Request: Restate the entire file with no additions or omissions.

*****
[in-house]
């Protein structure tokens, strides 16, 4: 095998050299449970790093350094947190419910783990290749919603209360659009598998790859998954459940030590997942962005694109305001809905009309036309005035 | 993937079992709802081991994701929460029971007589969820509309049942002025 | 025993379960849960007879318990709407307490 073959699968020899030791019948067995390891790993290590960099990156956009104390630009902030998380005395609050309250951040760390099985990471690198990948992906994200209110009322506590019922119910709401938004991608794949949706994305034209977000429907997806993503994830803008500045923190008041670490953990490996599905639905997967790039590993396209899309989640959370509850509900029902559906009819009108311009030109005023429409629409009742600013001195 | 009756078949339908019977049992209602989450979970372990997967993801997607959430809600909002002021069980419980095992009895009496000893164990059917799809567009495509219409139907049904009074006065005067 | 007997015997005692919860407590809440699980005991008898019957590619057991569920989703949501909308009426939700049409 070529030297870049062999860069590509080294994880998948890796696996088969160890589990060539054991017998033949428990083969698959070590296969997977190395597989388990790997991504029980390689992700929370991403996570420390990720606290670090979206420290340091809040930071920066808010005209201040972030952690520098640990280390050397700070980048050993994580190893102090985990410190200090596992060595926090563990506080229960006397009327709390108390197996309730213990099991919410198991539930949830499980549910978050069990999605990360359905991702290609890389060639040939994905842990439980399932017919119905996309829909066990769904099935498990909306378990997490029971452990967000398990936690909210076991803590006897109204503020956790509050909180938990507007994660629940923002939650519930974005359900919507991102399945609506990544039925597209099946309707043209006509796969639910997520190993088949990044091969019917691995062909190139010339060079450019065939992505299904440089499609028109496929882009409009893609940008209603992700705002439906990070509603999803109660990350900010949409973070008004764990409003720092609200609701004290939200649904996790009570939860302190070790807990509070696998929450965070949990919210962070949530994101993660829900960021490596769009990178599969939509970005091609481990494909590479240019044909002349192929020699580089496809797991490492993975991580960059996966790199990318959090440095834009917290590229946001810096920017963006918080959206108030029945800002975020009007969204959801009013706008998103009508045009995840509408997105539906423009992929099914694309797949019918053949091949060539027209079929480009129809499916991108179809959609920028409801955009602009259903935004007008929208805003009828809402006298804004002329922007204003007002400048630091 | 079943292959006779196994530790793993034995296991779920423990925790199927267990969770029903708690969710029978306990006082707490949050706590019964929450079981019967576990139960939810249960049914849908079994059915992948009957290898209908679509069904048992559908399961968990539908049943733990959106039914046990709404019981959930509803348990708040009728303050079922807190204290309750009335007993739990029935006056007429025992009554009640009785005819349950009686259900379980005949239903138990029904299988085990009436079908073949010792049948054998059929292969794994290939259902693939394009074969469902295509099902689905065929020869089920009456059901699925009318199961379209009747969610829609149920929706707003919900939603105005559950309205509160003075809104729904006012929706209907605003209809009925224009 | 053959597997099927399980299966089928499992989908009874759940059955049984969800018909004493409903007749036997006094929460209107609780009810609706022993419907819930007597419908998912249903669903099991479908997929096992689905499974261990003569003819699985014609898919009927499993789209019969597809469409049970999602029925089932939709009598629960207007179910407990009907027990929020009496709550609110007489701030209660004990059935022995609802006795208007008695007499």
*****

[in-house]
């Protein structure tokens, strides 16, 4: 095998050299449970790093350094947190419910783990290749919603209360659009598998790859998954459940030590997942962005694109305001809905009309036309005035 | 993937079992709802081991994701929460029971007589969820509309049942002025 | 025993379960849960007879318990709407307490 073959699968020899030791019948067995390891790993290590960099990156956009104390630009902030998380005395609050309250951040760390099985990471690198990948992906994200209110009322506590019922119910709401938004991608794949949706994305034209977000429907997806993503994830803008500045923190008041670490953990490996599905639905997967790039590993396209899309989640959370509850509900029902559906009819009108311009030109005023429409629409009742600013001195 | 009756078949339908019977049992209602989450979970372990997967993801997607959430809600909002002021069980419980095992009895009496000893164990059917799809567009495509219409139907049904009074006065005067 | 007997015997005692919860407590809440699980005991008898019957590619057991569920989703949501909308009426939700049409 070529030297870049062999860069590509080294994880998948890796696996088969160890589990060539054991017998033949428990083969698959070590296969997977190395597989388990790997991504029980390689992700929370991403996570420390990720606290670090979206420290340091809040930071920066808010005209201040972030952690520098640990280390050397700070980048050993994580190893102090985990410190200090596992060595926090563990506080229960006397009327709390108390197996309730213990099991919410198991539930949830499980549910978050069990999605990360359905991702290609890389060639040939994905842990439980399932017919119905996309829909066990769904099935498990909306378990997490029971452990967000398990936690909210076991803590006897109204503020956790509050909180938990507007994660629940923002939650519930974005359900919507991102399945609506990544039925597209099946309707043209006509796969639910997520190993088949990044091969019917691995062909190139010339060079450019065939992505299904440089499609028109496929882009409009893609940008209603992700705002439906990070509603999803109660990350900010949409973070008004764990409003720092609200609701004290939200649904996790009570939860302190070790807990509070696998929450965070949990919210962070949530994101993660829900960021490596769009990178599969939509970005091609481990494909590479240019044909002349192929020699580089496809797991490492993975991580960059996966790199990318959090440095834009917290590229946001810096920017963006918080959206108030029945800002975020009007969204959801009013706008998103009508045009995840509408997105539906423009992929099914694309797949019918053949091949060539027209079929480009129809499916991108179809959609920028409801955009602009259903935004007008929208805003009828809402006298804004002329922007204003007002400048630091 | 079943292959006779196994530790793993034995296991779920423990925790199927267990969770029903708690969710029978306990006082707490949050706590019964929450079981019967576990139960939810249960049914849908079994059915992948009957290898209908679509069904048992559908399961968990539908049943733990959106039914046990709404019981959930509803348990708040009728303050079922807190204290309750009335007993739990029935006056007429025992009554009640009785005819349950009686259900379980005949239903138990029904299988085990009436079908073949010792049948054998059929292969794994290939259902693939394009074969469902295509099902689905065929020869089920009456059901699925009318199961379209009747969610829609149920929706707003919900939603105005559950309205509160003075809104729904006012929706209907605003209809009925224009 | 053959597997099927399980299966089928499992989908009874759940059955049984969800018909004493409903007749036997006094929460209107609780009810609706022993419907819930007597419908998912249903669903099991479908997929096992689905499974261990003569003819699985014609898919009927499993789209019969597809469409049970999602029925089932939709009598629960207007179910407990009907027990929020009496709550609110007489701030209660004990059935022995609802006795208007008695007499």